Title IV of the CARES Act created a $454 billion loan and loan guarantee fund for tribes, states, municipalities, and corporations in the United States. The Federal Reserve will administer the loan or loan guarantee. Section 4001 describes an "eligible business" as a corporation in the United States that has not benefited from an appropriate financial exemption in the form of loans or loan guarantees under this Act. This section also defines a "state" as one of several states, the District of Columbia, the territories and possessions of the US., and any Indian tribe. Tribal governments and tribal corporations are qualified lenders in this loan program.

All loan applications must meet the following criteria:

  • Borrowers should maintain existing employment levels as much as possible.

  • The duration of the loan will be as short as possible and will not exceed five years;

  • The loan is guaranteed or given at an interest rate that reflects the risk of the loan;

  • There is no reasonable availability of alternative financing;

Loans for medium-sized businesses, defined as 500-10,000 employees, will have access to a separate funding program from the Federal Reserve through banks and other creditors who will then provide direct loans to these medium-sized businesses. These loans will have subsidized rates, which will not exceed 2% per year on the direct loan, without principle, or interest is due for six months. As with the other programs of the project, a condition of participation in the medium market program is to maintain 90% of the beneficiary's pre-pandemic workforce until at least September 30th, 2020.

There are specific limitations for businesses that receive these loans.

  • Must agree not to buy shares and pay dividends during the term of the loan.

  • Do not revoke collective bargaining agreements; 

  • They must agree not to offshore jobs;

  • Remain neutral in collective bargaining efforts during the loan term and for at least two years after the loan term.

In addition, the company must commit to limiting the salaries of well-paid employees:

  • If they earned more than $425,000 per year in 2019, they could not increase their salary for 12 months; 

  • If they receive more than $3 million, they must limit their compensation to $3 million + 50% of any amount over $3 million in 12 months.

Any loan through a mechanism established by the Federal Reserve under this section must be complete, with verification that each participant is insolvent, unable to secure adequate funding elsewhere, and provides sufficient collateral. The Federal Reserve established the Main Street Loan Credit Facility to obtain and/or purchase loans under this title.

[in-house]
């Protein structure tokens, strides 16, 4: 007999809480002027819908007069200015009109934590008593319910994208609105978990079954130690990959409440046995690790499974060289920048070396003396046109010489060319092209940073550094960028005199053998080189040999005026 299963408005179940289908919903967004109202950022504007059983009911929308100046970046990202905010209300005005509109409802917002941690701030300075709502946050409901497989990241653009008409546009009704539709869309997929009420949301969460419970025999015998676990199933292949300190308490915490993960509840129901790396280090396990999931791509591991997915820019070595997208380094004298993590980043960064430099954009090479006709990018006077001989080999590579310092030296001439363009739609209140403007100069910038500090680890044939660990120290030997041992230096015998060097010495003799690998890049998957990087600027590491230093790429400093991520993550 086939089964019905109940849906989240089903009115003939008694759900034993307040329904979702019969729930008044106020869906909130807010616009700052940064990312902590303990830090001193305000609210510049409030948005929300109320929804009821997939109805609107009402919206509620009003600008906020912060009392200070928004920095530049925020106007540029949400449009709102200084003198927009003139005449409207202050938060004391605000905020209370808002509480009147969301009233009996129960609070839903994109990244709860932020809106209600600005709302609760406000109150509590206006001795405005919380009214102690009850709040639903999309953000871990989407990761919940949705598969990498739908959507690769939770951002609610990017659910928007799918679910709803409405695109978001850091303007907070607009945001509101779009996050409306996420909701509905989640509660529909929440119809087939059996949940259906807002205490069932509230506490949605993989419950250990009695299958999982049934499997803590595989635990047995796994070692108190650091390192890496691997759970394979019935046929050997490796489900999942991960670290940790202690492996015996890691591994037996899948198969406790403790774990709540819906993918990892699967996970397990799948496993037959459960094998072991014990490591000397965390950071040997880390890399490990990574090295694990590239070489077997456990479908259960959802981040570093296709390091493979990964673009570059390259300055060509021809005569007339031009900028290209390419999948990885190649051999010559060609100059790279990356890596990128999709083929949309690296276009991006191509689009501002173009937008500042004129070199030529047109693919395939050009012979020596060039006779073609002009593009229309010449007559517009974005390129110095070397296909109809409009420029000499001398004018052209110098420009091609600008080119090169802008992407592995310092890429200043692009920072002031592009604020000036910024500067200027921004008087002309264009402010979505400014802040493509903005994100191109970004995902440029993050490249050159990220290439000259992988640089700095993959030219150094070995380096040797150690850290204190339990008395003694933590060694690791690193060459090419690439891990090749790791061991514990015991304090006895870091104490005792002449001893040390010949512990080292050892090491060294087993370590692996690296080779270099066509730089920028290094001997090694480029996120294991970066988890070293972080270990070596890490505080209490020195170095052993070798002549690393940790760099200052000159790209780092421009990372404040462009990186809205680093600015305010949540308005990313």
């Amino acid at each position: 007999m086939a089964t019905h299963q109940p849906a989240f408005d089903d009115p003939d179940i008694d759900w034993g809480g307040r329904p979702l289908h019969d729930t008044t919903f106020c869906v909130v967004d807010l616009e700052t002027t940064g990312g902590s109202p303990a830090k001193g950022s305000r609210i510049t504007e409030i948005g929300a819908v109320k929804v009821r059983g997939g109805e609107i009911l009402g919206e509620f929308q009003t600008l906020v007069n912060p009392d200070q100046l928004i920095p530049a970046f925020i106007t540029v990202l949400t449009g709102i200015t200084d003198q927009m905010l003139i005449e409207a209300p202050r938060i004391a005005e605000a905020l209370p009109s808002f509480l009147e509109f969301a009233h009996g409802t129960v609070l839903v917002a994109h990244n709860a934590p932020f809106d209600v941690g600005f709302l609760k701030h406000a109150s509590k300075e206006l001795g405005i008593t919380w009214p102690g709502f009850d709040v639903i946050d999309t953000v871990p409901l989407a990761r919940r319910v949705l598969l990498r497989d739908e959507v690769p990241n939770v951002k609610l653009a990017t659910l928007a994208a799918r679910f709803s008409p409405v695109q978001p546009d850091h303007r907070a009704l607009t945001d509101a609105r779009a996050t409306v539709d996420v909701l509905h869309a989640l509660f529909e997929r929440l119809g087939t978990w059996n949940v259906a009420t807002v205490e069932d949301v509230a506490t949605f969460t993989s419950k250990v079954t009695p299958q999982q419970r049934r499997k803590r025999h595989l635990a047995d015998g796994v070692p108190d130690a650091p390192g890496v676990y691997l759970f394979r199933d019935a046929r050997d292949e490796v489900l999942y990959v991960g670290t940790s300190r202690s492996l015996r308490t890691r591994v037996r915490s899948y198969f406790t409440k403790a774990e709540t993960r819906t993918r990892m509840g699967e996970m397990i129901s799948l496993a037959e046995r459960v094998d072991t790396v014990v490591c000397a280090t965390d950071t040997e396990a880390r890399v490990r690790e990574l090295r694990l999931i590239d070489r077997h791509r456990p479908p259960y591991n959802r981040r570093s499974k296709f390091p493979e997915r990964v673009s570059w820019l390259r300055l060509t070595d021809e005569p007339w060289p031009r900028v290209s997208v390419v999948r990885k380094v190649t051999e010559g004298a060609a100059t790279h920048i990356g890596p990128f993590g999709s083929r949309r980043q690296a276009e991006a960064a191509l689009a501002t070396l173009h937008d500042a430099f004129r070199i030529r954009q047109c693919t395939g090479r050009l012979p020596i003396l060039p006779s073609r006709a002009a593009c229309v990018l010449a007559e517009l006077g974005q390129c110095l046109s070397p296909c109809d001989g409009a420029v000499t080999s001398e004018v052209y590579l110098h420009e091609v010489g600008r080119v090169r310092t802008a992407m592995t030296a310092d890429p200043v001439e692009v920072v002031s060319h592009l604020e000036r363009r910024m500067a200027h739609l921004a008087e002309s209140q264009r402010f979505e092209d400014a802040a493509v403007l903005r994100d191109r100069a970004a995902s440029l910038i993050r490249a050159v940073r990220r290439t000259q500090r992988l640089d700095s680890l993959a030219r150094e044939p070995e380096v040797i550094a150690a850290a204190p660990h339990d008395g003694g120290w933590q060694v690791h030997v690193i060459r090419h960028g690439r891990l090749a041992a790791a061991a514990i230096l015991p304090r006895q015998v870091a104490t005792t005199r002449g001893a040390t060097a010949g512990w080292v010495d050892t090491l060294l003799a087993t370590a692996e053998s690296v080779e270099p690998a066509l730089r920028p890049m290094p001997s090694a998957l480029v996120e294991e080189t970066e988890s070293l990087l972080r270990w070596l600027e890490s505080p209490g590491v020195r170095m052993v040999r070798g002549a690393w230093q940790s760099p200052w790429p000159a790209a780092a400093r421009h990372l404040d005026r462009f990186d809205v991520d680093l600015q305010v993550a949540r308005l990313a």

Loan forgiveness is not permitted under Title IV loan programs.

 

Tax Benefit Provisions

Delay of payment of employer payroll taxes

The provision enables all employers, including tribal governments, tribal-owned businesses, and the self-employed, to defer filing and paying the employer's share of the social security tax for which they are responsible for paying to the federal government from March 27th to the end of December 31st of 2020.

The provision also provides the payment of deferred taxes on wages for the next two years, with half of the requested amount to be paid by December 31st, 2021, and the other half by December 31st, 2022.

If a tribal corporation receives a PPP loan, it will not be able to defer taxes owed after the loan is forgiven.


Employment Retention Payroll Tax Credit

Allows qualified employers (including tribes, tribal-owned businesses, and tribal non-profit organizations) to receive a quarterly tax credit equal to 50% of qualifying salary, up to the first $10,000 in salaries with a credit limit of $5,000 per employee. To be eligible, a tribal business must:

  • Be "suspended in whole or in part during the calendar quarter due to orders from an appropriate government authority restricting commerce, travel or group meetings (for business, social, religious or other reasons)"

  • Experience at least a significant reduction in gross revenue of at least 50% in the same quarter last year.

  • Get involved in a business or trade activity, 

If an employer has less than hundred employees (on average), the eligible wages are the wages paid to all employees during the difficult period. If an employer has more than hundred employees, eligible wages are paid to employees who do not provide services (i.e., paid but not working).

The tax credit is completely refundable if the amount of the tax credit (taking into account other tax credits under the Family First Act) exceeds the tax payable. Additionally, an employer can defer paying the IRS its payroll tax rate before the payroll tax credit and can use the employer's tax rate to fund qualifying wages. Alternatively, the employer can apply for an advance loan from the IRS.

A tribal corporation cannot get this tax credit if it also applies for a PPP loan.

 

Title V - Stabilization fund

Creates an allotted $8 billion fund for tribal governments to cover major expenses incurred due to COVID-19. Funding amounts are based on the increase in spending by Tribal Governments and Tribal Businesses over total spending in the fiscal year 2019 aggregate expenditure. The increase in spending is determined by "necessary expenditure" made between March 1st, 2020 and December 30th, 2020, and "not counted" in the tribal or tribal business budget for 2020.


Note: Federal agencies involved in administering the programs and funds set out in the CARES Act are in the process of issuing guidelines for eligibility and how to access the assistance described above. Therefore, the information we provide is subject to change.


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Jim McClaflin, EA, NTPI Fellow